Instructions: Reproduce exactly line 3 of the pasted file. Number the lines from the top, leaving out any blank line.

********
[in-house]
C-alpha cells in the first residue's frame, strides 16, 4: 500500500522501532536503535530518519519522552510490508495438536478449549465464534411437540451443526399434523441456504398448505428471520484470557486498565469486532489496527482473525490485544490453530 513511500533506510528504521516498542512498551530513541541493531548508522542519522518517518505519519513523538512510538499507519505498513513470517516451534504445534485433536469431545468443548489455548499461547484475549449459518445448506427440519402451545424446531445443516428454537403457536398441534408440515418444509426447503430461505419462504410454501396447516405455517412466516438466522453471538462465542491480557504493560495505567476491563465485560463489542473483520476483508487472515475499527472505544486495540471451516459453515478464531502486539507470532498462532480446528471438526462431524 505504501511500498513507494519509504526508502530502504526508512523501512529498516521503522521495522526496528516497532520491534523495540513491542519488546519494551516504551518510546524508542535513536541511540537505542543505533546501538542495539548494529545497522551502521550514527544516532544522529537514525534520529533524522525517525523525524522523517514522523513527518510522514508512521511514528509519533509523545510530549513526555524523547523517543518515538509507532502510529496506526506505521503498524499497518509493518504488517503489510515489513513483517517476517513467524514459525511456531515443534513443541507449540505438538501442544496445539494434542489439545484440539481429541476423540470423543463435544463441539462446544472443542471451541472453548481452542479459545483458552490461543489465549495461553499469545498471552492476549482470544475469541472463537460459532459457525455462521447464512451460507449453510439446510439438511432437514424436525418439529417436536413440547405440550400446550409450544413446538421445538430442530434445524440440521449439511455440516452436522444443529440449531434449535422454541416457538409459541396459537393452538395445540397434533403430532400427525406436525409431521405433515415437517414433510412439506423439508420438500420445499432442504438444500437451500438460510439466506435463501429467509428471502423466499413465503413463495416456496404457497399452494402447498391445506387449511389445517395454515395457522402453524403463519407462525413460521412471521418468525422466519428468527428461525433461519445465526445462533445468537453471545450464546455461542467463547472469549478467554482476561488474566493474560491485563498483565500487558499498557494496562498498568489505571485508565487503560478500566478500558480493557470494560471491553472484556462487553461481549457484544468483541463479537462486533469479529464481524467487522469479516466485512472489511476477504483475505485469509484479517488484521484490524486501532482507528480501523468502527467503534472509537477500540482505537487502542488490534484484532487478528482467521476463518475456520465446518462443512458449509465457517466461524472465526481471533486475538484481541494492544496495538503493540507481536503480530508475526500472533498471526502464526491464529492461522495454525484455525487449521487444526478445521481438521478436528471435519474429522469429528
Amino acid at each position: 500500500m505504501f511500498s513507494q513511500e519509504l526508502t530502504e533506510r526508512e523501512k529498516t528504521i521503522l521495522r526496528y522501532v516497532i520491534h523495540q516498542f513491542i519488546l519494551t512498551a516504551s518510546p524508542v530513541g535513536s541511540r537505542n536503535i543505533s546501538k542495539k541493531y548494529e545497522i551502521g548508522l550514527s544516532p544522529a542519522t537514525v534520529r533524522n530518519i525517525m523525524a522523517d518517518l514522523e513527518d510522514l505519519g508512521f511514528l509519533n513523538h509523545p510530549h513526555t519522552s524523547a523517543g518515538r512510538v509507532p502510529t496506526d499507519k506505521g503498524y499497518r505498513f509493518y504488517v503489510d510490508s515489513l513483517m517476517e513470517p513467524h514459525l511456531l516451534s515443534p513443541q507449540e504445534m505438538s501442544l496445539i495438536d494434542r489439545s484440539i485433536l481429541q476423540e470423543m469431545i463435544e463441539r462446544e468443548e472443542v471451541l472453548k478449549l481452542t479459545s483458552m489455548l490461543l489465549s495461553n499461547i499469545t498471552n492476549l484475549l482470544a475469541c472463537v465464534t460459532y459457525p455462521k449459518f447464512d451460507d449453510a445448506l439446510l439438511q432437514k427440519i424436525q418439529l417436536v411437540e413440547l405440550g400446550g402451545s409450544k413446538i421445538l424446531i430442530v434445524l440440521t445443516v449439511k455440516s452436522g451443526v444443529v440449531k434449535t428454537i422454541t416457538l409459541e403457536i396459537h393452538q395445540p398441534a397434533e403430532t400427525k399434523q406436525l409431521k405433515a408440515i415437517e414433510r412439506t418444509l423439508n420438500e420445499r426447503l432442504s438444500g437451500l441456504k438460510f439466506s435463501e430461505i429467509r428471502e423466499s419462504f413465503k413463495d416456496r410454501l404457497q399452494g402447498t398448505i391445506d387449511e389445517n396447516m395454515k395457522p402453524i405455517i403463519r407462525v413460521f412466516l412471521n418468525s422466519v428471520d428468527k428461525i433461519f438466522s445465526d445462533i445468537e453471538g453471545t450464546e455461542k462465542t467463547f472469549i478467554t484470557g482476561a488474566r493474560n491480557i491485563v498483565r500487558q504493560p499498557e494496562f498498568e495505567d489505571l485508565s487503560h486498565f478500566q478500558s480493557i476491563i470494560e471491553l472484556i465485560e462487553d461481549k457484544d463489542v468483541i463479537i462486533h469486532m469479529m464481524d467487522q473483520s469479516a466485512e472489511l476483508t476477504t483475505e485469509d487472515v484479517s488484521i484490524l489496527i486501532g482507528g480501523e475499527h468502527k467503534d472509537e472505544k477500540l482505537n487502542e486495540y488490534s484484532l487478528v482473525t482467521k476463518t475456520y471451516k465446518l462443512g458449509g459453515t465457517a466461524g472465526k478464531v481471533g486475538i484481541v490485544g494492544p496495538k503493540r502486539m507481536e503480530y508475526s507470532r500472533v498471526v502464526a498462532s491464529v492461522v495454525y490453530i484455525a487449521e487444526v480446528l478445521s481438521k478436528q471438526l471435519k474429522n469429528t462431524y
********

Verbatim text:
Amino acid at each position: 500500500m505504501f511500498s513507494q513511500e519509504l526508502t530502504e533506510r526508512e523501512k529498516t528504521i521503522l521495522r526496528y522501532v516497532i520491534h523495540q516498542f513491542i519488546l519494551t512498551a516504551s518510546p524508542v530513541g535513536s541511540r537505542n536503535i543505533s546501538k542495539k541493531y548494529e545497522i551502521g548508522l550514527s544516532p544522529a542519522t537514525v534520529r533524522n530518519i525517525m523525524a522523517d518517518l514522523e513527518d510522514l505519519g508512521f511514528l509519533n513523538h509523545p510530549h513526555t519522552s524523547a523517543g518515538r512510538v509507532p502510529t496506526d499507519k506505521g503498524y499497518r505498513f509493518y504488517v503489510d510490508s515489513l513483517m517476517e513470517p513467524h514459525l511456531l516451534s515443534p513443541q507449540e504445534m505438538s501442544l496445539i495438536d494434542r489439545s484440539i485433536l481429541q476423540e470423543m469431545i463435544e463441539r462446544e468443548e472443542v471451541l472453548k478449549l481452542t479459545s483458552m489455548l490461543l489465549s495461553n499461547i499469545t498471552n492476549l484475549l482470544a475469541c472463537v465464534t460459532y459457525p455462521k449459518f447464512d451460507d449453510a445448506l439446510l439438511q432437514k427440519i424436525q418439529l417436536v411437540e413440547l405440550g400446550g402451545s409450544k413446538i421445538l424446531i430442530v434445524l440440521t445443516v449439511k455440516s452436522g451443526v444443529v440449531k434449535t428454537i422454541t416457538l409459541e403457536i396459537h393452538q395445540p398441534a397434533e403430532t400427525k399434523q406436525l409431521k405433515a408440515i415437517e414433510r412439506t418444509l423439508n420438500e420445499r426447503l432442504s438444500g437451500l441456504k438460510f439466506s435463501e430461505i429467509r428471502e423466499s419462504f413465503k413463495d416456496r410454501l404457497q399452494g402447498t398448505i391445506d387449511e389445517n396447516m395454515k395457522p402453524i405455517i403463519r407462525v413460521f412466516l412471521n418468525s422466519v428471520d428468527k428461525i433461519f438466522s445465526d445462533i445468537e453471538g453471545t450464546e455461542k462465542t467463547f472469549i478467554t484470557g482476561a488474566r493474560n491480557i491485563v498483565r500487558q504493560p499498557e494496562f498498568e495505567d489505571l485508565s487503560h486498565f478500566q478500558s480493557i476491563i470494560e471491553l472484556i465485560e462487553d461481549k457484544d463489542v468483541i463479537i462486533h469486532m469479529m464481524d467487522q473483520s469479516a466485512e472489511l476483508t476477504t483475505e485469509d487472515v484479517s488484521i484490524l489496527i486501532g482507528g480501523e475499527h468502527k467503534d472509537e472505544k477500540l482505537n487502542e486495540y488490534s484484532l487478528v482473525t482467521k476463518t475456520y471451516k465446518l462443512g458449509g459453515t465457517a466461524g472465526k478464531v481471533g486475538i484481541v490485544g494492544p496495538k503493540r502486539m507481536e503480530y508475526s507470532r500472533v498471526v502464526a498462532s491464529v492461522v495454525y490453530i484455525a487449521e487444526v480446528l478445521s481438521k478436528q471438526l471435519k474429522n469429528t462431524y